Annulment is a legal procedure that declares a marriage null and void as if it never occurred. Divorce, on the other hand, formally ends a legitimate marriage.
This article will help you understand what an annulment is and walk you through the steps of obtaining an annulment, including eligibility, gathering required documents, preparing and filing the annulment paperwork with the court, representation by an attorney (or not), the annulment hearing, and more.
What is an Annulment?
Annulment is a legal procedure that declares a marriage null and void as if it never happened. Divorce, on the other hand, formally ends a legitimate marriage.
An annulment is sought when one or both parties believe that the marriage was never valid to begin with and, therefore, should be annulled rather than ended in a divorce.
7 Common Reasons A Court Will Grant an Annulment
A person may consider an annulment for a variety of reasons. Among the most common explanations are the following:
If one of the parties lied about their identity, intentions, or circumstances before the marriage, the other party might seek an annulment based on deception or fraud.
2. Bigamy or Polygamy
If one of the parties was already married at the time of the marriage, the second marriage is void, and an annulment may be requested. Bigamy is a marriage in which one of the parties was already married at the time of the second marriage. Polygamy is the practice of having more than one spouse at a time.
3. Lack of Mental Capacity
An annulment may be requested on the grounds of mental incapacity if one party could not appreciate the nature of the marriage or could not make decisions at the time of the marriage.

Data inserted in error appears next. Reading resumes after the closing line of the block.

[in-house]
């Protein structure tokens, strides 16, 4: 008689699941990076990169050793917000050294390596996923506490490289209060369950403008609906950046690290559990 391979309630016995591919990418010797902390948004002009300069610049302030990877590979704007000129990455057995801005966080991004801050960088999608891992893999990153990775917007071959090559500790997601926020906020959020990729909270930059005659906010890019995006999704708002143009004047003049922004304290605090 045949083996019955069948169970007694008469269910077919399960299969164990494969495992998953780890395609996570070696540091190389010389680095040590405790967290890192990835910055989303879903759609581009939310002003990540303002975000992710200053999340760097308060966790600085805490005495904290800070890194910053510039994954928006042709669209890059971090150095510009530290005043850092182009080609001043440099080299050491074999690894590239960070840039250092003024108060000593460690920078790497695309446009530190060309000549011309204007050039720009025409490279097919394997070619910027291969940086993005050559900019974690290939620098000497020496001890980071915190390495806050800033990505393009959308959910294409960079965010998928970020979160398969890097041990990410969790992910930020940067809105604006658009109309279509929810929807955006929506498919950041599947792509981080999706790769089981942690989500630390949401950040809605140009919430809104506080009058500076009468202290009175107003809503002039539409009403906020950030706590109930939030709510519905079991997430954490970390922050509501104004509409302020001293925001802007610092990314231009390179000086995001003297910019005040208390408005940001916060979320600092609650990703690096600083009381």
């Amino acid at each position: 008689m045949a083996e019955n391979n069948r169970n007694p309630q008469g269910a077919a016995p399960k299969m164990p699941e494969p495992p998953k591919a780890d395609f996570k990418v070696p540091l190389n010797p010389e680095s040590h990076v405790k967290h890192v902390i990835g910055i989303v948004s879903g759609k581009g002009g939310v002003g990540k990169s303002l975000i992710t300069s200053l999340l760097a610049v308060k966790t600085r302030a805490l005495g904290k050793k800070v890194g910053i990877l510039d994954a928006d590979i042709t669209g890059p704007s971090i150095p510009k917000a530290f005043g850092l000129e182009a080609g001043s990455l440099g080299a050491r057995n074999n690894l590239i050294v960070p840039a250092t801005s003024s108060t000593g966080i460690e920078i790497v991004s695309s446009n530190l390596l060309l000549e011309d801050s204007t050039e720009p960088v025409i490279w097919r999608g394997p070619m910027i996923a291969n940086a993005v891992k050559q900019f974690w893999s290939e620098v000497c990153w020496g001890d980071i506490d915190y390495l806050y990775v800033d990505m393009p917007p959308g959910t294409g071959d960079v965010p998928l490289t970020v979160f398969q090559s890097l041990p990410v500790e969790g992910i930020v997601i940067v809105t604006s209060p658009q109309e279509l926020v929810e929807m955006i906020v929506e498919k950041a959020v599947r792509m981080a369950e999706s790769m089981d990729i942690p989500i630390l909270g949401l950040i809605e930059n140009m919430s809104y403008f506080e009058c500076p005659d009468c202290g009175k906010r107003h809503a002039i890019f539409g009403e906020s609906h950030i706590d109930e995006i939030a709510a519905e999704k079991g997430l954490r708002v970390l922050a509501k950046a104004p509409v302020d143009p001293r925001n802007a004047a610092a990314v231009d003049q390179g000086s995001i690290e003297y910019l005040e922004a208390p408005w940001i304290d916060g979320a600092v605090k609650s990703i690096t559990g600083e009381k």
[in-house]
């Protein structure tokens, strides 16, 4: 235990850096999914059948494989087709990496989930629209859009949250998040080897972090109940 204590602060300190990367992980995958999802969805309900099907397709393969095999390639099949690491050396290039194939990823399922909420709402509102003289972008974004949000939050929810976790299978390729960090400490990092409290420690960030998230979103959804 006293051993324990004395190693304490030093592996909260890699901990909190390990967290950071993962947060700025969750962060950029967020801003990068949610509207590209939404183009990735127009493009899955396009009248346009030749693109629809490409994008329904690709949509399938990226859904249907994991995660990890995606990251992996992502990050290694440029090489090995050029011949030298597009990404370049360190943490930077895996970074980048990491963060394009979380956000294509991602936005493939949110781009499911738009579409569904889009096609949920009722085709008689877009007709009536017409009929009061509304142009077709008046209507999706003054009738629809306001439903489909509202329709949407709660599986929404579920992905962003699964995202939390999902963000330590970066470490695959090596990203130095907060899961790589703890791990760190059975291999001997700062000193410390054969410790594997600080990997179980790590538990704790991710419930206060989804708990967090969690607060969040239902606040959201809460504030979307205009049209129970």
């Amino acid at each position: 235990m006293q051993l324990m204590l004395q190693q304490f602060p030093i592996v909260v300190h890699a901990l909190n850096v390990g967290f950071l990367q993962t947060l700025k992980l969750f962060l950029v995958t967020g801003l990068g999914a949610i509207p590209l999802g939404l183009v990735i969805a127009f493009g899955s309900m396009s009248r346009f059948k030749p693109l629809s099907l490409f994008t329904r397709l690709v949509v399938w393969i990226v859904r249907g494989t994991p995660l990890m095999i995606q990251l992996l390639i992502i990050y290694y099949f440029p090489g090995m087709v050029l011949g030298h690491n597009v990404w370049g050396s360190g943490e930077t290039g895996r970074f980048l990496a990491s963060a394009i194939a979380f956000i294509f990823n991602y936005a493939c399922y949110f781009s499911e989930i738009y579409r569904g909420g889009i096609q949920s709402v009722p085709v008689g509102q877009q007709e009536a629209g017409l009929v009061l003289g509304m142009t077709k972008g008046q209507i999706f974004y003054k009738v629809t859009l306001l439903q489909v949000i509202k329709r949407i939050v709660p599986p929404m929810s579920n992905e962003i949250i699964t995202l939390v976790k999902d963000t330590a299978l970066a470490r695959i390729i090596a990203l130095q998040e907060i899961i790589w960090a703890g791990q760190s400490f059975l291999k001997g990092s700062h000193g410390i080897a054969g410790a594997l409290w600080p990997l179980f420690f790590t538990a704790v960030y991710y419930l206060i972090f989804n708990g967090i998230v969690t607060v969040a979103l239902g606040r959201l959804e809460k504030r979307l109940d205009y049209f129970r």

An annulment may be sought if one of the parties was under the legal age of consent at the time of the marriage. The legal age of consent in most states is 18.
5. Failure to Consummate the Marriage
An annulment may be requested if one party is unable or unwilling to consummate the marriage. In the context of marriage, it is the first act of sexual intercourse after marriage.
6. Lack of Consent
If one of the parties was pressured or forced into the marriage, they might seek an annulment based on lack of consent. Consent means that a person voluntarily and willfully agrees to another person’s proposition. The person who consents must possess sufficient mental capacity to understand the proposition and agree to it. Consent also requires the absence of coercion, fraud, or error.
7. Sexual Impotence
Impotence is grounds for annulment in several jurisdictions. In some states, impotence must be permanent and incurable. Furthermore, certain states may demand that the impotence existed at the time of the marriage and that the other party was unaware of it.